I went up the Mt. Russell East Ridge 3rd class route around the 3rd week of Sept and found this to be a really amazing hike with a few fun moments of that feeling like you are rock climbing. Any footwear will work. I see why Supertopo reminds you that you can end up in 4th or 5th class moves however, so bring good approach shoes if you kind of want that. I did. Definately some great exposure on this ridge, and really good clean granite.
I started around 5am. I think it took me 3.5 hours to get up to the Russell - Carillon Pass from the car. Then another 15 min to get to the ridge, and 45min to go up the ridge to the summit. Mt. Russell is 14,086' and the trailhead is 8340'.
Mt. Russell Reflection in the center of this pic at Lower Boyscout Lake. Only one party of 2 were camped up here, and I didn't see anyone else all day.
Mt. Russell - Carillon Pass
Looking back at the approach drainage. What you can't see here is the shoe filling sand slope you have to climb for an hour. Bring old shoes, you'll wreck your expensive new approach shoes on a long off-trail hike in conditions like this.
Looking up the East Ridge of Mt. Russell. The Summit is the second one.
Looking back east at neighboring Mt. Carillon. I went up that one on the way back, and found many people do this by reading the summit register. The climbing is comparable 3rd class and really fun. Less drop off exposure, and perhaps 2nd class rather than 3rd depending on what you do. Easy and fun with a great view back to Russell!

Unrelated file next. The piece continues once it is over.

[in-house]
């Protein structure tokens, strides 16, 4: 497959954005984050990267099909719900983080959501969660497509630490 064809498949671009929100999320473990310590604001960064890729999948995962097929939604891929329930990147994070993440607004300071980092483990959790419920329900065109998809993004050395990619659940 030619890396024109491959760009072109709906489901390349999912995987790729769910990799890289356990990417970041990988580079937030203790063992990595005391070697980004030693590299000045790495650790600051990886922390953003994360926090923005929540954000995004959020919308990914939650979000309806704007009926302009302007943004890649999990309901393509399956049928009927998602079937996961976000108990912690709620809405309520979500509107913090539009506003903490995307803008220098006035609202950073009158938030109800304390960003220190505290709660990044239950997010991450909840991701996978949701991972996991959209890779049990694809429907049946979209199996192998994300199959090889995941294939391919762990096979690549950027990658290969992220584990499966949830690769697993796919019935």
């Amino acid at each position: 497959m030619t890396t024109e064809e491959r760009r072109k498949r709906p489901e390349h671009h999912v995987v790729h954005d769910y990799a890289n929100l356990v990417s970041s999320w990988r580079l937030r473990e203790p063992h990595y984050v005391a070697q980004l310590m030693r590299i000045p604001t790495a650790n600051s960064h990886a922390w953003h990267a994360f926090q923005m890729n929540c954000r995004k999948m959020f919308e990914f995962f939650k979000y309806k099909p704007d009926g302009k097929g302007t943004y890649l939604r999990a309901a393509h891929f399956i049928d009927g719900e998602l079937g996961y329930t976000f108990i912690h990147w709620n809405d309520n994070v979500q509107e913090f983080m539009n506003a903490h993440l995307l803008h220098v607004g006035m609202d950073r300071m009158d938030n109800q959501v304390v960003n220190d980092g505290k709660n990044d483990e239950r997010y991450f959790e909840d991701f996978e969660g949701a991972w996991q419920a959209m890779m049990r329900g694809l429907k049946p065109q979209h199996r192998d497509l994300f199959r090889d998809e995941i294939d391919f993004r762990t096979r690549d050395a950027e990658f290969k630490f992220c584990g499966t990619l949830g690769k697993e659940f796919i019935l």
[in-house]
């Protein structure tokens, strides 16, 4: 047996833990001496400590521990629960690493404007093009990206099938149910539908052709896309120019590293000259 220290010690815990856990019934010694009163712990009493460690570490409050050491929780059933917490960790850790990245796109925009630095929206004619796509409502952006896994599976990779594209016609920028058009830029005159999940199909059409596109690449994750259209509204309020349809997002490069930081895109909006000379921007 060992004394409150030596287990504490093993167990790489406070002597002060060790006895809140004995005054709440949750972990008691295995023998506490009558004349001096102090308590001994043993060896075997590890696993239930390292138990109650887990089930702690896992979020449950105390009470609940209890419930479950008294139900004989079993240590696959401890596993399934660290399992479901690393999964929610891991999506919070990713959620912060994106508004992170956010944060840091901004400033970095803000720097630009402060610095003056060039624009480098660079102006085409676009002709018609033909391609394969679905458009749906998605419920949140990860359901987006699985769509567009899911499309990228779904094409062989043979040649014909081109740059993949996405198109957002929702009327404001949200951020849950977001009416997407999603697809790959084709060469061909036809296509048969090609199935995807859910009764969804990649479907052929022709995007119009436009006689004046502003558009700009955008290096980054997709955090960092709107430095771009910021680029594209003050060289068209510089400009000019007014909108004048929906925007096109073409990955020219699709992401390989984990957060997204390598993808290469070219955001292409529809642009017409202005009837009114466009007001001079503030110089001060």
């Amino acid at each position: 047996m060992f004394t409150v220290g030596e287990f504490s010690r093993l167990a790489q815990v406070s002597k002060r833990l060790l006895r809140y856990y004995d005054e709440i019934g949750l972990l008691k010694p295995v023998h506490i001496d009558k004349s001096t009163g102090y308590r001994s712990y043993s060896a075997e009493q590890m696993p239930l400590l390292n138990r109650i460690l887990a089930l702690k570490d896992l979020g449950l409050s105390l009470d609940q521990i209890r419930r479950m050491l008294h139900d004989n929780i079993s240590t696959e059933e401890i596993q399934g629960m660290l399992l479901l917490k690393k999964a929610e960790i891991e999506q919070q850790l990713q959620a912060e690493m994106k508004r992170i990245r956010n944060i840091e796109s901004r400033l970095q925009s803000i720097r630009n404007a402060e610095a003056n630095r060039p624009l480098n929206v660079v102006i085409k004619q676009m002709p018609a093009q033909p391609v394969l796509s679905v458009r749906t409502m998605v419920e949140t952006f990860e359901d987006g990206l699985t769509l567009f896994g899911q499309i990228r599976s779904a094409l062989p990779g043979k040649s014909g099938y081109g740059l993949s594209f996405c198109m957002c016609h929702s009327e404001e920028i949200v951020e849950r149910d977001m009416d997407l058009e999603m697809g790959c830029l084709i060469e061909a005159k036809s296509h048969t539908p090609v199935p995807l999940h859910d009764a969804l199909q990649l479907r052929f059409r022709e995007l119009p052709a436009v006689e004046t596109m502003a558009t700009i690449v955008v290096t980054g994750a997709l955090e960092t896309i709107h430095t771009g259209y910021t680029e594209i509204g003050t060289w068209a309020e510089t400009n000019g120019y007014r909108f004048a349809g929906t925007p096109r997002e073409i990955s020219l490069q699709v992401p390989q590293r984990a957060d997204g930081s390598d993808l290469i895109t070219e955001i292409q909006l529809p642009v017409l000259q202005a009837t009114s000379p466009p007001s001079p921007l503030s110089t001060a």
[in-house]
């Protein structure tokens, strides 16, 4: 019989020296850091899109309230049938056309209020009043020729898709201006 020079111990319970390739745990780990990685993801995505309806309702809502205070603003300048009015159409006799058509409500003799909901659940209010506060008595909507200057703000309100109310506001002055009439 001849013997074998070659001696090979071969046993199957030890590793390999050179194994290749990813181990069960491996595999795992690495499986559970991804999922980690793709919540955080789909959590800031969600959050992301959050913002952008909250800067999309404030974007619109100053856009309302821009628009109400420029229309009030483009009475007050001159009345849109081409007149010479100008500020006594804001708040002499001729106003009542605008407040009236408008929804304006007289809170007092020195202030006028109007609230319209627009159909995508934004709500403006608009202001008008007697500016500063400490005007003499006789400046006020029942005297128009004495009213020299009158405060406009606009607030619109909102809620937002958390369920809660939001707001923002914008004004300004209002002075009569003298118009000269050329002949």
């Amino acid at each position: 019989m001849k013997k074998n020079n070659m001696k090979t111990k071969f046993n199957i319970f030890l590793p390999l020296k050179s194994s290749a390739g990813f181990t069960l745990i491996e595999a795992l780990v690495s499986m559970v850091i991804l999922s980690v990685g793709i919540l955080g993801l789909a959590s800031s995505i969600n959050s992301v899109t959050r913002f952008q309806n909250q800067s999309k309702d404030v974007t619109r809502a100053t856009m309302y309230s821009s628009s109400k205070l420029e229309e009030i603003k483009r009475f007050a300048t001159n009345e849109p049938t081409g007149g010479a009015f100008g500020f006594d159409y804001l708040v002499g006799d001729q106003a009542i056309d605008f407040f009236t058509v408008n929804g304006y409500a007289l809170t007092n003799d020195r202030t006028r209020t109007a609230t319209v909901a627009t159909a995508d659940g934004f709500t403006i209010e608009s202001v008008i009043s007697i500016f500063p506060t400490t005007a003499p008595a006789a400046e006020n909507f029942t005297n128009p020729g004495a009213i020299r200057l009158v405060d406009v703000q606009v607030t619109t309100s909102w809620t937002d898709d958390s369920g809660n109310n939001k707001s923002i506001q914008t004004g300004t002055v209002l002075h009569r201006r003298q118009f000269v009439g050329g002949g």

Tulainyo Lake 12,802' just north of Carillon
From the summit of Mt./ Russell, here is the view of Mt. Whitney North side, with Iceberg Lake below.
view to the left of previous shot
looking more left, back directly east
looking NE from the summit
Looking north at Mt. Barnard
Here's the view of the East ridge of Russell from Mt. Carillon next door.
The view from lower boyscout lake looking back up towards the crest.
Here's an approxiate route drawn in for the 3rd class ledges near the trailhead. Look for the cairns and read the supertopo description, it helps for sure. There was a group stringing up fixed ropes, which was totally overkill and probably more dangerous than just walking carefully. They had packs that looked to be 70lbs or more as well. Wish I could have had time to help them plan that whole climb from the start.
Here's the sign at the trailhead. I read this to mean I didn't need a permit. I wasn't going near Whitney, there was no map showing what the "Whitney Zone" technically is, and I wasn't going overnight. Turns out a forest ranger Dave was super pissed when finding me later without a permit, and not buying my story. I did finally find the Whitney Zone map on the way down, but couldn't have seen it in the dark that morning. It's at the trail junction for North Fork, where my headlamp didn't shine on. So there you have it. Whitney Zone is Anywhere above Lower Boyscout Lake.
I'll certainly get a permit in the future now that I know where it's needed, but this system is not fair at all. It is geared for the crowds going up the Whitney Mountaineers route. Come on, the system needs some modification obviously if it's a super competitive thing to try and get a permit, and you don't run into anyone all day! I got a permit 2 years ago for to do Whitney EB and Russell Fish Hook, which wasn't easy, and sure enough I saw 6 other people in 3 days at iceberg Lake. If the intention is to spread people out, then the permit system should take into consideration more details like Trailhead start time, camp location, and route choice.
Here's the other sign right next to the above white sign. It doesn't even show Mt. Russell or the approach terrain on the map. Day Hiking Russell East Ridge should not require a permit. No way. You are obviously starting pretty early and you're not camping with other people at the lakes.